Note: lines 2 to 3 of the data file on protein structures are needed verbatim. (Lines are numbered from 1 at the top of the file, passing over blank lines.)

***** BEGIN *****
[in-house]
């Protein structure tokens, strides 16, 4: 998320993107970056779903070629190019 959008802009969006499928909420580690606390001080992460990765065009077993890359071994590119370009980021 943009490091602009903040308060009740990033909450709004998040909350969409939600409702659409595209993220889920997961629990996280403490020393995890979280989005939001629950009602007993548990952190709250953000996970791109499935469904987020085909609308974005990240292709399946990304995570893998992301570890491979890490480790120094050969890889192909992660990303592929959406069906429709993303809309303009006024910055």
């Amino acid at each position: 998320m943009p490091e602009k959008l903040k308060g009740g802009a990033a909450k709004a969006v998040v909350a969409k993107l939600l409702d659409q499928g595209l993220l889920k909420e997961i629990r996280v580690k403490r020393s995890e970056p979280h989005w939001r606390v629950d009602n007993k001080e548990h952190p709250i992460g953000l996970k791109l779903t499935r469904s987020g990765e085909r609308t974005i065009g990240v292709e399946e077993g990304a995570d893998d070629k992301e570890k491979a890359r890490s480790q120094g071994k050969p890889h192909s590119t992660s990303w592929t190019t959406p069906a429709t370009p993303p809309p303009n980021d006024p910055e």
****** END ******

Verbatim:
């Protein structure tokens, strides 16, 4: 998320993107970056779903070629190019 959008802009969006499928909420580690606390001080992460990765065009077993890359071994590119370009980021 943009490091602009903040308060009740990033909450709004998040909350969409939600409702659409595209993220889920997961629990996280403490020393995890979280989005939001629950009602007993548990952190709250953000996970791109499935469904987020085909609308974005990240292709399946990304995570893998992301570890491979890490480790120094050969890889192909992660990303592929959406069906429709993303809309303009006024910055």
């Amino acid at each position: 998320m943009p490091e602009k959008l903040k308060g009740g802009a990033a909450k709004a969006v998040v909350a969409k993107l939600l409702d659409q499928g595209l993220l889920k909420e997961i629990r996280v580690k403490r020393s995890e970056p979280h989005w939001r606390v629950d009602n007993k001080e548990h952190p709250i992460g953000l996970k791109l779903t499935r469904s987020g990765e085909r609308t974005i065009g990240v292709e399946e077993g990304a995570d893998d070629k992301e570890k491979a890359r890490s480790q120094g071994k050969p890889h192909s590119t992660s990303w592929t190019t959406p069906a429709t370009p993303p809309p303009n980021d006024p910055e």